In today’s passage he moves from that kind of foundation to wonderful injunctions like, “show by your good life that your works are done with gentleness born of wisdom.“  wonderful.  Or a saying like, as the translation in the Jerusalem bible has it, “the peace sown by peacemakers brings a harvest of justice.”  Note that peace is made—it is a good work done with gentleness born of wisdom….these sentences provide an immediate context for the problems James now wishes to address: “these conflicts among you, where do they come from? Do they not come from your cravings that are at war within you?….” {etc}

Except for the murder bit (since various elements of the world-wide Anglican communion haven’t got round to cutting throats yet) these Jamesian words strongly remind me of the afflictions currently besetting the Anglican/Episcopalian world.  There have been breaka- ways, law suits, endless palaver, postponements like referring back to committees and commissions, gays leaving the church in despair, excommunications, and reversals of the original flow of missionary traffic for the purpose of rescuing us poor benighted souls lost in the heretical darkness of same-sex blessings and marriages and/or the ordination of women bishops.

And now that covenant, for which I must confess up front I have no use.   I do not think we are people of the covenant, neither the old Hebrew testament covenant nor this new one being touted, though it’s been running into some pretty stiff opposition…..these covenantal conflicts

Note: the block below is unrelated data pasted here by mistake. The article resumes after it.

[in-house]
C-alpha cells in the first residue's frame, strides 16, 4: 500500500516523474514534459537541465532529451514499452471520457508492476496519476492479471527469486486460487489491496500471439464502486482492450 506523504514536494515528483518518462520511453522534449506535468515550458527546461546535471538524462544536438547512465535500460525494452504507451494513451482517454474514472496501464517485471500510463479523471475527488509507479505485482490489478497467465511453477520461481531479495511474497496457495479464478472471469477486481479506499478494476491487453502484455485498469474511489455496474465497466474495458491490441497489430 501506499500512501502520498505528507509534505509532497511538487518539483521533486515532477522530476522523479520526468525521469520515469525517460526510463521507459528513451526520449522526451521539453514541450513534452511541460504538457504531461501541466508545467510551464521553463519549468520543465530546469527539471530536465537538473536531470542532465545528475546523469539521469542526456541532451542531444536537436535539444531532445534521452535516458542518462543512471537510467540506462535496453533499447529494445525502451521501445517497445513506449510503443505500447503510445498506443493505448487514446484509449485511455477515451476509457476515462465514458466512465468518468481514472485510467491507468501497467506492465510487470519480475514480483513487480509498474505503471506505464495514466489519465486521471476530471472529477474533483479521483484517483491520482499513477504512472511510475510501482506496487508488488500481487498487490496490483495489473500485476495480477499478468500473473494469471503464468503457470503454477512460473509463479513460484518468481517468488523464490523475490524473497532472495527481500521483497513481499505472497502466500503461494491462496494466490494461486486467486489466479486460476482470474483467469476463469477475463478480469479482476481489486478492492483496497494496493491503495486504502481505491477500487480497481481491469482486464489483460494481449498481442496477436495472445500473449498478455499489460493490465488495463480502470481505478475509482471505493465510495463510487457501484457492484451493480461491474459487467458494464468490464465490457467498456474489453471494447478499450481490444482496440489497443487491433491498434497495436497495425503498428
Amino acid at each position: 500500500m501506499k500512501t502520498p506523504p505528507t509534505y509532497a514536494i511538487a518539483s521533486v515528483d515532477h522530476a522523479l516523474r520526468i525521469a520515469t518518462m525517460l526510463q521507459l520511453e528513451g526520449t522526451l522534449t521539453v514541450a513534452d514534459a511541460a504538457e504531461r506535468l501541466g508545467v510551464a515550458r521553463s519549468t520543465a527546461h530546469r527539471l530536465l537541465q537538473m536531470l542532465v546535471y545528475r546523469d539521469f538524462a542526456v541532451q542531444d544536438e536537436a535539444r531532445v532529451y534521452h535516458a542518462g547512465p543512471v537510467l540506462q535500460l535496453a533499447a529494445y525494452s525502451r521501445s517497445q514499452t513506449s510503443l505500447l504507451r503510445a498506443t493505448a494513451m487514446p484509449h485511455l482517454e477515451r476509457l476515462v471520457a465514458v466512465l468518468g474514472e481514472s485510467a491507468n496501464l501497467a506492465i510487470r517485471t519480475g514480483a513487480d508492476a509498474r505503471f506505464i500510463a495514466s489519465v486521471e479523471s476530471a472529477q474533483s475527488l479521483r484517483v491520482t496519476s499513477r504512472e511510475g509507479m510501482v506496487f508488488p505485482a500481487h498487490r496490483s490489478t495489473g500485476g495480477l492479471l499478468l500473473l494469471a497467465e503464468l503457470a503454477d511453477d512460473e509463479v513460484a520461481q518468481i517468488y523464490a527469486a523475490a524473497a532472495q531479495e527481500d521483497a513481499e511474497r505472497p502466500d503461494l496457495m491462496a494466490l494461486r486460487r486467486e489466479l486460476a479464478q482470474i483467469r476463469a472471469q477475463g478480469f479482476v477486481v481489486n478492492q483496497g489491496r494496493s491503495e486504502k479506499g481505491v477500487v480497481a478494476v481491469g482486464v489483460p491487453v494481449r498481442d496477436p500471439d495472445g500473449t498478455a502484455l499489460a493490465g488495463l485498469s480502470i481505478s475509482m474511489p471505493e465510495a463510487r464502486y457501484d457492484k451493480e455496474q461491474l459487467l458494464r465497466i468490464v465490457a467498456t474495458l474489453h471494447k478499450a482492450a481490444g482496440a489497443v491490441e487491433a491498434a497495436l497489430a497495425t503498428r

Among us, where do they come from?  I think there is a multiple impulse for covenant. First: a hankering for a secure, centralized, hierarchical authority—the kind of ambition and aspiration that James repudiates and, if we refer to the gospel for today, that Jesus has to confront his disciples with.  Their recent embarrassing conversation has been about who among them is the most important, who is the biggest cheese.  “friends, you‘ve got it all wrong,“ says Jesus, “all upside down and back to front.” ….so for me part of the impulse for covenant smacks of setting up a framework for an enforceable power trip by whoever sees themselves as most important, as possessing the most authority.